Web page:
**2017**, 19, 74. [Google Scholar] [CrossRef] [PubMed] [Green Version] - Mehta, G.; Hsiao, A.Y.; Ingram, M.; Luker, G.D.; Takayama, S. Opportunities and challenges for use of tumor spheroids as models to test drug delivery and efficacy. J. Control. Release
**2012**, 164, 192–204. [Google Scholar] [CrossRef] [PubMed] [Green Version] - Kashaninejad, N.; Nikmaneshi, M.R.; Moghadas, H.; Kiyoumarsi Oskouei, A.; Rismanian, M.; Barisam, M.; Saidi, M.S.; Firoozabadi, B. Organ-Tumor-on-a-Chip for Chemosensitivity Assay: A Critical Review. Micromachines
**2016**, 7, 130. [Google Scholar] [CrossRef] [PubMed] - Schmeichel, K.L.; Bissell, M.J. Modeling tissue-specific signaling and organ function in three dimensions. J. Cell Sci.
**2003**, 116, 2377–2388. [Google Scholar] [CrossRef] [Green Version] - Friedrich, J.; Seidel, C.; Ebner, R.; Kunz-Schughart, L.A. Spheroid-based drug screen: Considerations and practical approach. Nat. Protoc.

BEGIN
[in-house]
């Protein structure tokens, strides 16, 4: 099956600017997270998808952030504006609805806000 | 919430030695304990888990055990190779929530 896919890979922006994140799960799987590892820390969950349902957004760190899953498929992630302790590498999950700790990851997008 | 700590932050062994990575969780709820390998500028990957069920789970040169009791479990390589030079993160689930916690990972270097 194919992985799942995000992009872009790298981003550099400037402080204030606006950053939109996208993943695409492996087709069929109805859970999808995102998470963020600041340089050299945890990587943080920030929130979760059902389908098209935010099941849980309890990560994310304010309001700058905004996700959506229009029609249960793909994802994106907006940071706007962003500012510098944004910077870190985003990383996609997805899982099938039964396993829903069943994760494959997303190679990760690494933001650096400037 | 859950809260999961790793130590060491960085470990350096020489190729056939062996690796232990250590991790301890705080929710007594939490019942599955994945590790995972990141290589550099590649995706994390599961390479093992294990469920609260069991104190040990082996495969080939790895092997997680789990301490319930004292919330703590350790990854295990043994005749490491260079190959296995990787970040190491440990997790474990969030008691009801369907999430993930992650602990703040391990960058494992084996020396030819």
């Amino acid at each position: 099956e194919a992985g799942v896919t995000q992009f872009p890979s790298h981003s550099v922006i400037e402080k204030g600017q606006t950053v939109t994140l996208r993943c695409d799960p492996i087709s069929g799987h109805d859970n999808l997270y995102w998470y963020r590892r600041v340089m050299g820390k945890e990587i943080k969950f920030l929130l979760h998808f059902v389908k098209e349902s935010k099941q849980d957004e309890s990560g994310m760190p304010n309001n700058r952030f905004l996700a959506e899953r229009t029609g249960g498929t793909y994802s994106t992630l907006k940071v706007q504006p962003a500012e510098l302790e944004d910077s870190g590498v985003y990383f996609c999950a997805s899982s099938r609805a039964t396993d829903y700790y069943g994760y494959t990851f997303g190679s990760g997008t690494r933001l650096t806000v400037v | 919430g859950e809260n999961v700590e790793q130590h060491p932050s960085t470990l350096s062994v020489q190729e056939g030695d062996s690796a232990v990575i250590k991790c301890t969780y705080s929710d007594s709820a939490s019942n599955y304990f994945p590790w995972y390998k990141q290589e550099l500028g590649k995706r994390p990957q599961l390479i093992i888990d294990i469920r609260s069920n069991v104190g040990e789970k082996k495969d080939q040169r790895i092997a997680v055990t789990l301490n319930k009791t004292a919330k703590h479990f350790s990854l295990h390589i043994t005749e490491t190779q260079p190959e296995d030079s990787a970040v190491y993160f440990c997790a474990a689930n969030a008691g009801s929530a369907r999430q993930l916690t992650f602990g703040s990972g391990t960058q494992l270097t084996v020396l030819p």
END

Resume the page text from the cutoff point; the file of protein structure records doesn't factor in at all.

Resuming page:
**2009**, 4, 309. [Google Scholar] [CrossRef] - Nguyen, N.T.; Schubert, S.; Richter, S.; Dötzel, W. Hybrid-assembled micro dosing system using silicon-based micropump/valve and mass flow sensor. Sens. Actuators A Phys.
**1998**, 69, 85–91. [Google Scholar] [CrossRef] - Dinh, T.; Phan, H.-P.; Dao, D.V.; Woodfield, P.; Qamar, A.; Nguyen, N.-T. Graphite on paper as material for sensitive thermoresistive sensors. J. Mater. Chem. C
**2015**, 3, 8776–8779. [Google Scholar] [CrossRef] [Green Version] - Altmann, B.; Grün, C.; Nies, C.; Gottwald, E. Advanced 3D Cell Culture Techniques in Micro-Bioreactors, Part II: Systems and Applications. Processes
**2021**, 9, 21. [Google Scholar] [CrossRef] - Huang, Y.L.; Ma, Y.; Wu, C.; Shiau, C.; Segall, J.E.; Wu, M. Tumor spheroids under perfusion within a 3D microfluidic platform reveal critical roles of cell-cell adhesion in tumor invasion. Sci. Rep.
**2020**, 10, 9648. [Google Scholar] [CrossRef] - Shao, C.; Chi, J.; Zhang, H.; Fan, Q.; Zhao, Y.; Ye, F. Development of cell spheroids by advanced technologies. Adv. Mater. Technol.